The Wild Side: Talking deer hunting can be a 24/7 job
There are several reasons I try not to write too many articles about deer. First, I talk about deer to someone, somewhere, by phone, email, or in person, every single day. Seriously-whether at a restaurant, or in a grocery store, even at church on Sunday, deer find their way into the conversation somehow.
Second, there are a lot of people out there who know a lot more about deer, and deer hunting, than I do. I get corrected quickly and often when I write about deer.
Third, I sometimes think people are under the impression that deer are all I work on. I can also state that there are many people out there that are not deer hunters, and I want to give them a share of my time as well.
We have a lot of wildlife in Wisconsin-more than 650 vertebrate species, from a crickets and frogs up to bears and elk. Our game species, or wildlife we can legally hunt or trap, get a lot of our time and attention. In my job as a field biologist, no single animal gets more attention than deer. Deer hunting is a huge part of Wisconsin culture. I think I saw a saying once that said “Deer hunting isn’t life or death-its way more important than that.” In my years of working in wildlife management, I have met many people whose self-esteem was closely tied to their deer hunting. It defines these people, at least in some respect.
I grew up obsessed with deer hunting. I am not sure why. We hunted for deer with firearms in the Northwoods, heading into the Langlade County Forest with our camper made from a converted school bus and setting up camp. I just don’t recall us ever really getting a lot of deer, or really big deer. Dad hunted for meat.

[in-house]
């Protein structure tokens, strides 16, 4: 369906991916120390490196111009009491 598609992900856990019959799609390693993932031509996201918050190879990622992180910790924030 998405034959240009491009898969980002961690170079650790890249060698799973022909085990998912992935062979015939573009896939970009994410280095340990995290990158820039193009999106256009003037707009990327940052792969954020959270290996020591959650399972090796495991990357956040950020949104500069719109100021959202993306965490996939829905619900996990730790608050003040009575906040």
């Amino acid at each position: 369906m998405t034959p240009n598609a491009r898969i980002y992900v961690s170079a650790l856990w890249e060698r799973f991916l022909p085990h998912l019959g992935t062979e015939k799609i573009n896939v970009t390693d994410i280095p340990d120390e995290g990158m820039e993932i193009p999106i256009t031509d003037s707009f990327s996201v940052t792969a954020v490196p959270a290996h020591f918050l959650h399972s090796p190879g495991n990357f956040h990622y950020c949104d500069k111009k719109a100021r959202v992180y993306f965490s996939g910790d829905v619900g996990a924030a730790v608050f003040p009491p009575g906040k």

I think he hunted for fun, too, but he focused on bringing home meat. He always told me “you can’t eat the horns.” He never put a set of antlers on the wall. Still, us boys dreamt of shooting a nice big buck. I started hunting in 1983. We would send in for our hunter’s choice permit, and cheer when we managed to get one for the group. We would see very few deer, but were always happy with what we had, or saw. I knew nothing of harvest quotas or permit setting. I figured the DNR knew what they were doing, and would tell us what we could harvest.
The world of deer management is changing, if you haven’t tuned in. We have held meetings in Vilas and Oneida Counties, talking about the proposed changes to deer management and hunting seasons. Under the current proposal, our deer management units will be enlarged. While our nine day season is largely unchanged, there are proposed changes to the archery season, the December antlerless season, and the muzzleloader season. There will be changes to antlerless deer harvest quotas, as well as changes to the process we follow to set them. There are proposals for additional tools like bonus buck tags and landowner tags. There is a Deer Management Assistance Program in the plan for helping private landowners manage deer on their property. We are nearing the end of a two year journey of rebuilding Wisconsin’s deer program for the 21st century.
There are more meetings scheduled around the state. If you missed the meeting, you still have time to get involved and voice your opinion. Go to the DNR website, www.dnr.wi.gov and in the search box type “deer trustee report.” You can watch a 20 minute video that presents the same information I gave in my talk. You can also fill out a survey online, expressing your opinion on the topics mentioned above. The survey is active until Nov. 8. Help map the future of Wisconsin deer management.
Jeremy Holtz is a wildlife biologist with the Wisconsin DNR and writes a weekly column in the Star Journal. To contact him, call 715-365-8999.